Saturday, April 16, 2011

Loneliness and Revolution Part I

Political oppression is a terrible burden for the individual citizen.

Not only does it marginalize the inherent worth of a human being, it deprives the person from seeking a meaningful recourse to end the suffering. Temporary alleviation is unsatisfactory because changing one leader, one politician, or even a series of laws does not undo the endemic tyranny which forbids a citizen to exercise his natural rights: speech, assembly, religion, and civic participation.

To suffer in imposed silence is isolating torture. Oppressed people are lonely people, convinced that since they cannot speak out for themselves, no one else knows what they are going through. Because they cannot express their outrage, their pain, because they buckle beneath the weight of ignominy, they feel trapped in the certainty of never escaping their political plight.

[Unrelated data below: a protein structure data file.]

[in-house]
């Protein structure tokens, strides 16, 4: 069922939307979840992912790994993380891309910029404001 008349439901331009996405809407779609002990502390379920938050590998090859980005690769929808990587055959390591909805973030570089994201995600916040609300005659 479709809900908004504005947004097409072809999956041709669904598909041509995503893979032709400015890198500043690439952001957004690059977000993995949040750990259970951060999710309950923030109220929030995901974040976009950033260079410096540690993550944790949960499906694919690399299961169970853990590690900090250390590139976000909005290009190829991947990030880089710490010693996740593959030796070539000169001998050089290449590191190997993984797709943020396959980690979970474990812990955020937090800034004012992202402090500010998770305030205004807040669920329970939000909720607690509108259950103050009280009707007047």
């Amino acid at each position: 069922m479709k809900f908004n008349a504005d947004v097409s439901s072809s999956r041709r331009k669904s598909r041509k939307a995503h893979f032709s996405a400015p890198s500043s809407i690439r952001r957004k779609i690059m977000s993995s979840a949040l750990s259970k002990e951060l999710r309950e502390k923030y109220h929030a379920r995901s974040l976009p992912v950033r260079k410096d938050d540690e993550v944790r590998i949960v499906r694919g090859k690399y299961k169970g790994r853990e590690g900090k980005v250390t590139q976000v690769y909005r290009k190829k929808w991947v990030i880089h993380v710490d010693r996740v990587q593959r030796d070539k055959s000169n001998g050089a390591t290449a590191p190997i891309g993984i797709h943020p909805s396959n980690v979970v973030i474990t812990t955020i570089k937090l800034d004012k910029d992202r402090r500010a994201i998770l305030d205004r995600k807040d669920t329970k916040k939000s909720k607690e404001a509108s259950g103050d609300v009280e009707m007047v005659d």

Loneliness because of powerless isolation produces frustration and despair. Of course, the despair which political oppression creates will not be passively endured forever.

Revolutions throughout history have not broken out because people do not have enough money, or because their governments do not treat them well. People rise up when they are prevented from speaking out, when they are suppressed, when the ruling "powers that be" refuse to allow them to express, protest, or seek redress.

When a nation if pushed to the breaking point, a people will stop at nothing to be heard, even if it means sacrificing their lives.

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